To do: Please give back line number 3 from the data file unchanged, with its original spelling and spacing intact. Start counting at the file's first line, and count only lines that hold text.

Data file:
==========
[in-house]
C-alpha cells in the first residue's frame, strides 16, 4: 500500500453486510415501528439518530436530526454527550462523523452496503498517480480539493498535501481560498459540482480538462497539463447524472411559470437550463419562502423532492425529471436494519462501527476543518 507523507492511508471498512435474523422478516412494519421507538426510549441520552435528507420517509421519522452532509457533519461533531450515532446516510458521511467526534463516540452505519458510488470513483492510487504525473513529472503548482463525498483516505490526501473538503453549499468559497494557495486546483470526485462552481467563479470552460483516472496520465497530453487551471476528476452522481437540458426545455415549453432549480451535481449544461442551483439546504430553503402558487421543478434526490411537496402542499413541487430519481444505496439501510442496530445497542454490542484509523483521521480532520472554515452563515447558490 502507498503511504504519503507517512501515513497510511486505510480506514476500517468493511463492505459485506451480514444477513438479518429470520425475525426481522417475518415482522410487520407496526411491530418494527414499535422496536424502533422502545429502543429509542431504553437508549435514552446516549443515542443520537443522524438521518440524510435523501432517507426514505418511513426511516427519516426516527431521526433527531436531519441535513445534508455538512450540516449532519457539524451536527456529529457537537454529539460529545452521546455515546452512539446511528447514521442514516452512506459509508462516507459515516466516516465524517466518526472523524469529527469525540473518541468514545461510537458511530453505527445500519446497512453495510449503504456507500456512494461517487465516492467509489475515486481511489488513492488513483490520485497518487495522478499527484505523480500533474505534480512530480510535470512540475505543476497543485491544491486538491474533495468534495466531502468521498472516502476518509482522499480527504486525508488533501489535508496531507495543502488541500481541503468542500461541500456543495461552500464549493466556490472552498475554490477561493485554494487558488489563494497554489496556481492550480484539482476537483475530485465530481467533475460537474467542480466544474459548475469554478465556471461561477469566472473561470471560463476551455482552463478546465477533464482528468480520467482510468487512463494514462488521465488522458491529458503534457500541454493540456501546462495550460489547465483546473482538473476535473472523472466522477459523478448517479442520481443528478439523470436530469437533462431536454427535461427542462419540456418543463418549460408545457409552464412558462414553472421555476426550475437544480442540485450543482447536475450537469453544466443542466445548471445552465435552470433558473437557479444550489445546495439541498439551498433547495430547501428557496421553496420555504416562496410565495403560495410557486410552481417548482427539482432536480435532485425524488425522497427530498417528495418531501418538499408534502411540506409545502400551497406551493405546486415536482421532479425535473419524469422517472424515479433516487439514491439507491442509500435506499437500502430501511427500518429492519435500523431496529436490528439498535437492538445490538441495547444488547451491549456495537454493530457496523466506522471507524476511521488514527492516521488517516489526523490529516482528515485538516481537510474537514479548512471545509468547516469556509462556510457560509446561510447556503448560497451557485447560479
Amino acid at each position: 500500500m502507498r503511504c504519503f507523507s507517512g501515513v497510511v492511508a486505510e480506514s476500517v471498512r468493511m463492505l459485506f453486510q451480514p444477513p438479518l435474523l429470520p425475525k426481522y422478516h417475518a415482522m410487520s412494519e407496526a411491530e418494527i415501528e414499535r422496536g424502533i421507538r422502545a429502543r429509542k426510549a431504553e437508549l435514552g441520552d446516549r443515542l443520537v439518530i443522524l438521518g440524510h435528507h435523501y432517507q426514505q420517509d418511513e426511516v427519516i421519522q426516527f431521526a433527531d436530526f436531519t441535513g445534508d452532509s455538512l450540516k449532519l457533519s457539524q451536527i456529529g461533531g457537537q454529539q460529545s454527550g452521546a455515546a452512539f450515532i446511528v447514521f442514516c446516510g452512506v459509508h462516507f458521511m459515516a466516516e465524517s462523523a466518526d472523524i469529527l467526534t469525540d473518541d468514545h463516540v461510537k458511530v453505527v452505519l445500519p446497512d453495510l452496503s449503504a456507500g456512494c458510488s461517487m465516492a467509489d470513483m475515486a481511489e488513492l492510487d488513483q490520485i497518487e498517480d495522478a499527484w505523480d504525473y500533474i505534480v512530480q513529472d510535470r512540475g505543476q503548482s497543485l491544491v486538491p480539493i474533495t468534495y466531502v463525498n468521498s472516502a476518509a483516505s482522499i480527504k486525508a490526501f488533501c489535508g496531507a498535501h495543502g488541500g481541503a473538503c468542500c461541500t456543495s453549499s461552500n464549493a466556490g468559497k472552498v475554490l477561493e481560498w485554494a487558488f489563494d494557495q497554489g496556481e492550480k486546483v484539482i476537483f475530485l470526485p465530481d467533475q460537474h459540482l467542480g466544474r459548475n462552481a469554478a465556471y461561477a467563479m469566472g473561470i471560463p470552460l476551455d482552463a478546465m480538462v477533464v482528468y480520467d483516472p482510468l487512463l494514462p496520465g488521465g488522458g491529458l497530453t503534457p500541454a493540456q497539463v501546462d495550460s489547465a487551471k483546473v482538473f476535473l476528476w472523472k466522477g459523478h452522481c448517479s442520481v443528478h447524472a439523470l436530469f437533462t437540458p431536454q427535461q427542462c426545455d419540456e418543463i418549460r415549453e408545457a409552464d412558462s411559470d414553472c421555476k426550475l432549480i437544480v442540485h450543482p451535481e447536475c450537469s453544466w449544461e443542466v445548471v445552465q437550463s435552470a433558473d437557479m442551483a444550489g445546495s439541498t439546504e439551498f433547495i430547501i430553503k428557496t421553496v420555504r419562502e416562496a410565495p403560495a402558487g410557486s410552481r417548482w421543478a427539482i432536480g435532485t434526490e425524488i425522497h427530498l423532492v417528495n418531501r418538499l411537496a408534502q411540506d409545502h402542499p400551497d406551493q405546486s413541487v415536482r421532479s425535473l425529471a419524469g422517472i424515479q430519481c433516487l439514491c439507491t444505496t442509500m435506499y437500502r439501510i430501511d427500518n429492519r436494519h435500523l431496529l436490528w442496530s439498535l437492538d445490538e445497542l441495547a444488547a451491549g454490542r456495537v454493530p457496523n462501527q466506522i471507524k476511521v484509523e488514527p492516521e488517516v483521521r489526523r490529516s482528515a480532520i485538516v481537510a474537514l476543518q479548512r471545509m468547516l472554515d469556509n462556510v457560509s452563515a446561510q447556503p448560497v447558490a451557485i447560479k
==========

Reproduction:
Amino acid at each position: 500500500m502507498r503511504c504519503f507523507s507517512g501515513v497510511v492511508a486505510e480506514s476500517v471498512r468493511m463492505l459485506f453486510q451480514p444477513p438479518l435474523l429470520p425475525k426481522y422478516h417475518a415482522m410487520s412494519e407496526a411491530e418494527i415501528e414499535r422496536g424502533i421507538r422502545a429502543r429509542k426510549a431504553e437508549l435514552g441520552d446516549r443515542l443520537v439518530i443522524l438521518g440524510h435528507h435523501y432517507q426514505q420517509d418511513e426511516v427519516i421519522q426516527f431521526a433527531d436530526f436531519t441535513g445534508d452532509s455538512l450540516k449532519l457533519s457539524q451536527i456529529g461533531g457537537q454529539q460529545s454527550g452521546a455515546a452512539f450515532i446511528v447514521f442514516c446516510g452512506v459509508h462516507f458521511m459515516a466516516e465524517s462523523a466518526d472523524i469529527l467526534t469525540d473518541d468514545h463516540v461510537k458511530v453505527v452505519l445500519p446497512d453495510l452496503s449503504a456507500g456512494c458510488s461517487m465516492a467509489d470513483m475515486a481511489e488513492l492510487d488513483q490520485i497518487e498517480d495522478a499527484w505523480d504525473y500533474i505534480v512530480q513529472d510535470r512540475g505543476q503548482s497543485l491544491v486538491p480539493i474533495t468534495y466531502v463525498n468521498s472516502a476518509a483516505s482522499i480527504k486525508a490526501f488533501c489535508g496531507a498535501h495543502g488541500g481541503a473538503c468542500c461541500t456543495s453549499s461552500n464549493a466556490g468559497k472552498v475554490l477561493e481560498w485554494a487558488f489563494d494557495q497554489g496556481e492550480k486546483v484539482i476537483f475530485l470526485p465530481d467533475q460537474h459540482l467542480g466544474r459548475n462552481a469554478a465556471y461561477a467563479m469566472g473561470i471560463p470552460l476551455d482552463a478546465m480538462v477533464v482528468y480520467d483516472p482510468l487512463l494514462p496520465g488521465g488522458g491529458l497530453t503534457p500541454a493540456q497539463v501546462d495550460s489547465a487551471k483546473v482538473f476535473l476528476w472523472k466522477g459523478h452522481c448517479s442520481v443528478h447524472a439523470l436530469f437533462t437540458p431536454q427535461q427542462c426545455d419540456e418543463i418549460r415549453e408545457a409552464d412558462s411559470d414553472c421555476k426550475l432549480i437544480v442540485h450543482p451535481e447536475c450537469s453544466w449544461e443542466v445548471v445552465q437550463s435552470a433558473d437557479m442551483a444550489g445546495s439541498t439546504e439551498f433547495i430547501i430553503k428557496t421553496v420555504r419562502e416562496a410565495p403560495a402558487g410557486s410552481r417548482w421543478a427539482i432536480g435532485t434526490e425524488i425522497h427530498l423532492v417528495n418531501r418538499l411537496a408534502q411540506d409545502h402542499p400551497d406551493q405546486s413541487v415536482r421532479s425535473l425529471a419524469g422517472i424515479q430519481c433516487l439514491c439507491t444505496t442509500m435506499y437500502r439501510i430501511d427500518n429492519r436494519h435500523l431496529l436490528w442496530s439498535l437492538d445490538e445497542l441495547a444488547a451491549g454490542r456495537v454493530p457496523n462501527q466506522i471507524k476511521v484509523e488514527p492516521e488517516v483521521r489526523r490529516s482528515a480532520i485538516v481537510a474537514l476543518q479548512r471545509m468547516l472554515d469556509n462556510v457560509s452563515a446561510q447556503p448560497v447558490a451557485i447560479k